Adenoidectomy is the surgical removal of the adenoids. Adenoids are made of tissue located in the back of the nose near the throat. They are thought to be involved in developing immunity against infections in children.
Adenoidectomy is usually done to remove enlarged adenoids that are causing a blockage in the nasal passage. It may also be used to treat long-term sinus infections and recurrent ear infections.
Complications are rare, but no procedure is completely free of risk. If you are planning to have an adenoidectomy, your doctor will review a list of possible complications, which may include:
Factors that may increase the risk of complications include:
Your doctor will likely do the following:
Do not eat or drink anything six hours prior to the procedure.
General anesthesia is used. It will block any pain and keep you asleep through the procedure.
The adenoids will be surgically removed through the mouth. A scalpel or another type of tool will be used to remove the adenoid tissue. An electrical current can also be used. Sometimes, the adenoids are removed through the nose. Gauze packs will be placed at the site of the procedure to prevent bleeding.
Radiofrequency ablation is a type of procedure that uses heat to destroy tissue. It may be used to reduce the volume and size of adenoids. This method often has less bleeding. It also seems to cause less pain.
You will be monitored in a recovery room until the anesthesia wears off.
Less than 45 minutes
Anesthesia prevents pain during the procedure. Pain after the procedure is not uncommon. Your doctor may prescribe pain medicine.
It may be possible to leave on the same day as the procedure. Your doctor may choose to keep you overnight if there are complications.
Recovery will take 7-14 days. After the procedure, you may have:
To help relieve some discomfort and speed recovery:
After you leave the hospital, contact your doctor if any of the following occurs:
In case of an emergency, CALL 911.
American Academy of Otolaryngology
American Society of Pediatric Otolaryngology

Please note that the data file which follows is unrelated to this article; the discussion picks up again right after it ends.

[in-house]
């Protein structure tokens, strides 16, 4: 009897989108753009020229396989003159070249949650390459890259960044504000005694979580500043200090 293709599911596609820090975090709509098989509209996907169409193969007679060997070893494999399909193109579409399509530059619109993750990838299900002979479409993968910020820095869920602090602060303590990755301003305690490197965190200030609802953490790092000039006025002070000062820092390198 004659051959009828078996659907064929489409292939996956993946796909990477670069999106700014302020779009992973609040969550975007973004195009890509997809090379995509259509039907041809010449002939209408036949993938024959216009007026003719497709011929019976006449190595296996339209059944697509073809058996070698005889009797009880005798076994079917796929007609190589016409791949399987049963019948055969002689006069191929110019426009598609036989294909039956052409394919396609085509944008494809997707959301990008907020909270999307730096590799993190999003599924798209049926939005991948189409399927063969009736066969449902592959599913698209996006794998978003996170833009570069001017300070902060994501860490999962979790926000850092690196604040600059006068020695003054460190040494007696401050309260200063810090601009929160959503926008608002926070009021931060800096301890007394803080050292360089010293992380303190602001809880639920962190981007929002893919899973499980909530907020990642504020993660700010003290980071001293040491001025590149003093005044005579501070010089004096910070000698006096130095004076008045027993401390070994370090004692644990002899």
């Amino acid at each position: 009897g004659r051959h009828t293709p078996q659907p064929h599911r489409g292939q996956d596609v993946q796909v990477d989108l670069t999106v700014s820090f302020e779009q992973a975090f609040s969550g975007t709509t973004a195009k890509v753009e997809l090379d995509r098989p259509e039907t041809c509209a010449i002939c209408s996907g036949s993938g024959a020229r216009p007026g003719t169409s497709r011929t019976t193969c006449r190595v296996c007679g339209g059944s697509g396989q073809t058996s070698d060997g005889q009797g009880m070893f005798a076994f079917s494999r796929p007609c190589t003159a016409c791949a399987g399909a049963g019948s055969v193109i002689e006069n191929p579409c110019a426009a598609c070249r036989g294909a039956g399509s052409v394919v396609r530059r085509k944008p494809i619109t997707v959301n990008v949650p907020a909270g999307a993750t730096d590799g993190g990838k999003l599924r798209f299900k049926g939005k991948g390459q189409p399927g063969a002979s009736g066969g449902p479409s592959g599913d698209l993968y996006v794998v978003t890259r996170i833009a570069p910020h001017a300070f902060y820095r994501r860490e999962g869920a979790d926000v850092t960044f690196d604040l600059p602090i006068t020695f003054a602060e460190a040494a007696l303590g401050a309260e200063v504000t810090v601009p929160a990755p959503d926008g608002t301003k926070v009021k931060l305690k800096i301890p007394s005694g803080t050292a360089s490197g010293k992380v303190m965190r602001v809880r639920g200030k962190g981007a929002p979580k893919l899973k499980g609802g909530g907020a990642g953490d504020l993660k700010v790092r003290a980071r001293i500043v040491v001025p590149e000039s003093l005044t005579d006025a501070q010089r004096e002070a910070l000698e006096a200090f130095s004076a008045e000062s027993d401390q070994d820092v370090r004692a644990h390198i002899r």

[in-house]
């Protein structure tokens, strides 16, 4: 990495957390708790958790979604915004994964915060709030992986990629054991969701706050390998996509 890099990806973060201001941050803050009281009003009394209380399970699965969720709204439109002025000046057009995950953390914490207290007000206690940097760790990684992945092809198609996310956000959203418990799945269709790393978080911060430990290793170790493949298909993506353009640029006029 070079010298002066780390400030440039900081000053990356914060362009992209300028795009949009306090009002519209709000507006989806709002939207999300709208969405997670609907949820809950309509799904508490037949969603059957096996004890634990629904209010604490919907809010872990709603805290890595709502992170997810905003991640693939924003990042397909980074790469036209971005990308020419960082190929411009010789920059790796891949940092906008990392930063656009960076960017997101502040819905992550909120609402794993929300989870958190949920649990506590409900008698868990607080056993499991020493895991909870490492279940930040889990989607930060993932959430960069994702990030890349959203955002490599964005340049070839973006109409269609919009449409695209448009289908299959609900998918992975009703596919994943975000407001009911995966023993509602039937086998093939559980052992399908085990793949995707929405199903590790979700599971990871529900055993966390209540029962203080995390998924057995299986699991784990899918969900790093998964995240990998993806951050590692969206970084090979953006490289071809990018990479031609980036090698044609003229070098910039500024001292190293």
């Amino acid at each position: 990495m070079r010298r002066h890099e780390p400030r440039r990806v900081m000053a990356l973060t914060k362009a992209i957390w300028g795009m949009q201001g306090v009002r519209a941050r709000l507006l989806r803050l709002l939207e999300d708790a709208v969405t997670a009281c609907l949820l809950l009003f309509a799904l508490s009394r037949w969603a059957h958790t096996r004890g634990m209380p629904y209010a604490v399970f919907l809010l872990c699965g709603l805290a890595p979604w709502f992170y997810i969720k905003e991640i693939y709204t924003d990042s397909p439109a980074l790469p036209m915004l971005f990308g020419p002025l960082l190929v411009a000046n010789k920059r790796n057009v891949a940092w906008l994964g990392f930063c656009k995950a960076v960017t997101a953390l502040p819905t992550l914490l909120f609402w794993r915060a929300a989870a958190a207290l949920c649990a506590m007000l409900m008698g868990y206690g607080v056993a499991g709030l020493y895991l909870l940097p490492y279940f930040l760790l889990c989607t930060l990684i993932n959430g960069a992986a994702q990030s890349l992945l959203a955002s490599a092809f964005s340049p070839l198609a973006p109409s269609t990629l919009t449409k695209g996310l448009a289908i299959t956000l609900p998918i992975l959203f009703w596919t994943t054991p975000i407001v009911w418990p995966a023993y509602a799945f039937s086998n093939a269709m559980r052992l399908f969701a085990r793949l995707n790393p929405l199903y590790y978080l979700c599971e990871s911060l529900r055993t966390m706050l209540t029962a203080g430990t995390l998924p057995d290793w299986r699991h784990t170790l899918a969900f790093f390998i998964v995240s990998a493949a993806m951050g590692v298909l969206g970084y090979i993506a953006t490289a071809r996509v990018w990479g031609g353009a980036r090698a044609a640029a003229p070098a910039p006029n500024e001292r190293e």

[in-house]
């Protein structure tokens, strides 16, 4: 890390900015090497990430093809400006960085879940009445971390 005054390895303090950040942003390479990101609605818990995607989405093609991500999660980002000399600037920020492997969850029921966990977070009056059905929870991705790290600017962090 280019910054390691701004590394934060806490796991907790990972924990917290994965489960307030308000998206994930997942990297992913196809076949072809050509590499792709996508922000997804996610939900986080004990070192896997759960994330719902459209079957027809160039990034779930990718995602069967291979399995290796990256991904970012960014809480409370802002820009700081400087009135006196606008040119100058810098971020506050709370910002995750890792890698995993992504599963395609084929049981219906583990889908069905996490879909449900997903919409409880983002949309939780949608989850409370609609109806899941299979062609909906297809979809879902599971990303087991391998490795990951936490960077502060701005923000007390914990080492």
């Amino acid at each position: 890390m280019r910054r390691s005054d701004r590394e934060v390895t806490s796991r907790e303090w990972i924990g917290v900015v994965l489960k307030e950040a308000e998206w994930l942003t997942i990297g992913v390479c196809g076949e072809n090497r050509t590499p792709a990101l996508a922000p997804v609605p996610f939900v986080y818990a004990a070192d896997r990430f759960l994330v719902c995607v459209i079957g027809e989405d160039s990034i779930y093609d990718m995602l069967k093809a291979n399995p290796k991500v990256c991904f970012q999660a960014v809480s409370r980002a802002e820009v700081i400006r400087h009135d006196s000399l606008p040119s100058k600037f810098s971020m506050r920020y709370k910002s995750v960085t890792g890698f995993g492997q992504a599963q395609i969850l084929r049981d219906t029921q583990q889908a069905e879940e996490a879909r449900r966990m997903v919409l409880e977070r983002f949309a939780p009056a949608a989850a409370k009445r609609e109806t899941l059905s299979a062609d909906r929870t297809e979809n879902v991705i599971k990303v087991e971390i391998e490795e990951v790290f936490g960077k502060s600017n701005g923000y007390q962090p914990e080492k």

Canadian Society of Otolaryngology
Adenoid removal. US National Library of Medicine, Medline Plus website. Available at: http://www.nlm.nih.gov/medlineplus. Accessed September 2, 2005
Gigante J. Tonsillectomy and adenoidectomy. Pediatr Rev. 2005;26(6):199-203.
Paradise JL, Bernard BS, Colborn DK, Janosky JE. Assessment of adenoidal obstruction in children: clinical signs versus roentgenographic findings. Pediatrics. 1998;101(6):979-986.
Shehata EM, Ragab SM, Behiry ABS, Erfan FA, Gamea AM. Telescopic-assisted radiofrequency adenoidectomy: a prospective randomized controlled trial. Laryngoscope. 2005;115(1):162-166.
Tonsillectomy and adenoidectomy. US National Library of Medicine, Medline Plus website. Available at: http://www.nlm.nih.gov/medlineplus/tutorials/tonsillectomyadenoidectomy/htm/index.htm. Accessed September 2, 2005.
Tonsils and adenoids. American Academy of Otolaryngology website. Available at: http://www.entnet.org/healthinfo/throat/tonsils.cfm. Accessed September 2, 2005.
Last reviewed November 2009 by Elie Edmond Rebiez, MD, FACS
Please be aware that this information is provided to supplement the care provided by your physician. It is neither intended nor implied to be a substitute for professional medical advice. CALL YOUR HEALTHCARE PROVIDER IMMEDIATELY IF YOU THINK YOU MAY HAVE A MEDICAL EMERGENCY. Always seek the advice of your physician or other qualified health provider prior to starting any new treatment or with any questions you may have regarding a medical condition.
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